Making Self Storage Really Easy

Wales’s leading self-storage company is investing over a quarter of a million pounds in a major expansion at its main Wrexham site. Lock Stock Self-Storage, the UK’s largest containerised self-storage business, is to treble the capacity of its Ruabon Road site from 60 units to 180. It is part of an ongoing expansion across their 18 sites in North Wales and the border counties that should see them commission their 3,000th container this year.

Lock Stock Director Nick Powell said: “Wrexham is the biggest town in North Wales and is a major industrial and commercial hub and yet until recently we didn’t have a huge presence here. We are responding to demand from customers at our other sites across North East Wales, many of whom are from the Wrexham area.”

Lock Stock now have two sites in Wrexham with their first, smaller storage park at Whitegates, near the Queensway Sports Stadium, having 50 containers.

Area Manager Jeff Woods is overseeing the expansion at Ruabon Road and he said “Traditionally the majority of our customers have been individuals who are moving house and need somewhere to store furniture or people who have specific items which require a large storage unit for things like cars, boats and jet skis. But our containers are increasingly being hired by businesses and at some of our sites this accounts for up to 60 per cent of our trade and it does make sense for them. There are no business rates or service charges, there are three different sizes of units and we plan our sites very carefully so that our tenants can easily access their units 24/7.”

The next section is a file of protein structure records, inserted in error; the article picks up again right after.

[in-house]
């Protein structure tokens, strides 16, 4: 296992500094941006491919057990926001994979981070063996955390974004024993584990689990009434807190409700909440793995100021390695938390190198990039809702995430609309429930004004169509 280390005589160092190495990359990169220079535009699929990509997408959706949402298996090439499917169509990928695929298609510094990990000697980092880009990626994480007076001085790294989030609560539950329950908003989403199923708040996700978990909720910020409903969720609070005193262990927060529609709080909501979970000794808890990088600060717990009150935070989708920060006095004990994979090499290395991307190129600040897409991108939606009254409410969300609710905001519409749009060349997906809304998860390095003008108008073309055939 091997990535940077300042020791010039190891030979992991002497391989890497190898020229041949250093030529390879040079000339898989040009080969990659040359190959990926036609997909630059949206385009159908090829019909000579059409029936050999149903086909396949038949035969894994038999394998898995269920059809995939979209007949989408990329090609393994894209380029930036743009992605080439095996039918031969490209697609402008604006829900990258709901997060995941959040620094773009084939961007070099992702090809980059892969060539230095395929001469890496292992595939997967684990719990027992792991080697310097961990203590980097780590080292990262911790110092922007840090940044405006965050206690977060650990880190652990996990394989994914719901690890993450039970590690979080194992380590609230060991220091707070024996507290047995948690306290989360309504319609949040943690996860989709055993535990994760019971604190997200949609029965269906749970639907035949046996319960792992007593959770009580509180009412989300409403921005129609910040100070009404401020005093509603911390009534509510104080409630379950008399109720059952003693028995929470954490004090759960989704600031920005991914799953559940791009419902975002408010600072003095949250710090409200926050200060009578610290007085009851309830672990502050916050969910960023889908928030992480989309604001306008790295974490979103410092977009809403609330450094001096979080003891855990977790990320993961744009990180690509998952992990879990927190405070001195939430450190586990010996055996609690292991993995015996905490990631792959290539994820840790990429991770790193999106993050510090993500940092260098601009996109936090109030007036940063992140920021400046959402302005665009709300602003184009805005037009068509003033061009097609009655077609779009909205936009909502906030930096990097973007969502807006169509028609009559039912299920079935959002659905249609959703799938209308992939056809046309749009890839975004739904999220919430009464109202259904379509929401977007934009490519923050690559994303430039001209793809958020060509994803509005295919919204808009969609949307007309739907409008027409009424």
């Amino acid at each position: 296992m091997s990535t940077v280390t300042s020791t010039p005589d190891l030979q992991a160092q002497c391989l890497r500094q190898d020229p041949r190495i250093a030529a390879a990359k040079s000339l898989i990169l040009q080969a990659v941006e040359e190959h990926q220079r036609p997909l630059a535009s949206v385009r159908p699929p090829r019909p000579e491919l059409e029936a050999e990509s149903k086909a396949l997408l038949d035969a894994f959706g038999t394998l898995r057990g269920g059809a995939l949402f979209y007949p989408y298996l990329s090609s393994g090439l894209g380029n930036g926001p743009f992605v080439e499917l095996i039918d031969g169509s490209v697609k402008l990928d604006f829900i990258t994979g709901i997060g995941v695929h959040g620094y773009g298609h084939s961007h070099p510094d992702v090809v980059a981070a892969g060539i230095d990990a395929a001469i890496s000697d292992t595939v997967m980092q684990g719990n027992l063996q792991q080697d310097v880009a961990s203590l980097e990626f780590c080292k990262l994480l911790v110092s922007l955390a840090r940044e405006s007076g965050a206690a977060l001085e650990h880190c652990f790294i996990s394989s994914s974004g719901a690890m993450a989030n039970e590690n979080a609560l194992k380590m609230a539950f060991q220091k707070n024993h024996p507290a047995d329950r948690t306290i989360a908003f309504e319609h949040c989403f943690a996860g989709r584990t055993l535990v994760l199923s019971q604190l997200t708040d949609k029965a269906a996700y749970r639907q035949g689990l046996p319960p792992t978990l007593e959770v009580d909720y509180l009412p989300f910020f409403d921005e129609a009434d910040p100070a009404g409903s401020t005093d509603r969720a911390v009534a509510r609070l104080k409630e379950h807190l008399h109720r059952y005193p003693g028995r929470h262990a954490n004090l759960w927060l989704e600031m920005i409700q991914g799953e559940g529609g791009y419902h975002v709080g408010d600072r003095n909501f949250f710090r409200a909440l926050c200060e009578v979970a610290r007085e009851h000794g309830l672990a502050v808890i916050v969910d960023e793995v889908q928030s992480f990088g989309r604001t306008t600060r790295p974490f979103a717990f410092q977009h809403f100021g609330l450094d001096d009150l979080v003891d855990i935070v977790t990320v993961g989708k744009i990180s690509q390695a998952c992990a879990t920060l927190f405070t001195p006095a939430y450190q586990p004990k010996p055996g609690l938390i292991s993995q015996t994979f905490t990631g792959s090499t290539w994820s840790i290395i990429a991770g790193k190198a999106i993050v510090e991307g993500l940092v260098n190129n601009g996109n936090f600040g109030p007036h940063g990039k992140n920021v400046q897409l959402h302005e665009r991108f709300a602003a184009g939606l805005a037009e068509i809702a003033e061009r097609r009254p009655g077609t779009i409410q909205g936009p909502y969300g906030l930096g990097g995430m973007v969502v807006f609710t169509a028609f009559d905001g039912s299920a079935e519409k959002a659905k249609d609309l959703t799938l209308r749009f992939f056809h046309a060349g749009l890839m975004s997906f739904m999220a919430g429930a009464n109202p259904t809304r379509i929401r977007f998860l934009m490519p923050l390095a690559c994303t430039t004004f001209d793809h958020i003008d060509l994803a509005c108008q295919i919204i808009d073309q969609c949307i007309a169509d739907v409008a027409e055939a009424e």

Their sites feature 24-hour pass-code access, while the Chinese-made steel containers are insulated and watertight and have arrived in the UK from the Far East on a one-way ocean voyage carrying imported goods from China.

Lock Stock, which employs 16 staff, also operates a van hire service, Take Stock, which is often used by businesses and also now sells containers and delivers them with its own articulated lorry.

Their existing sites stretch from Holyhead on Anglesey, along the North Wales coast at Bangor, Llandudno and Rhyl, on the Dee at Flint and Chester and inland at Denbigh, Mold, Wrexham and Newtown in Powys, and at Oswestry and Shrewsbury in Shropshire.

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Victoria Lee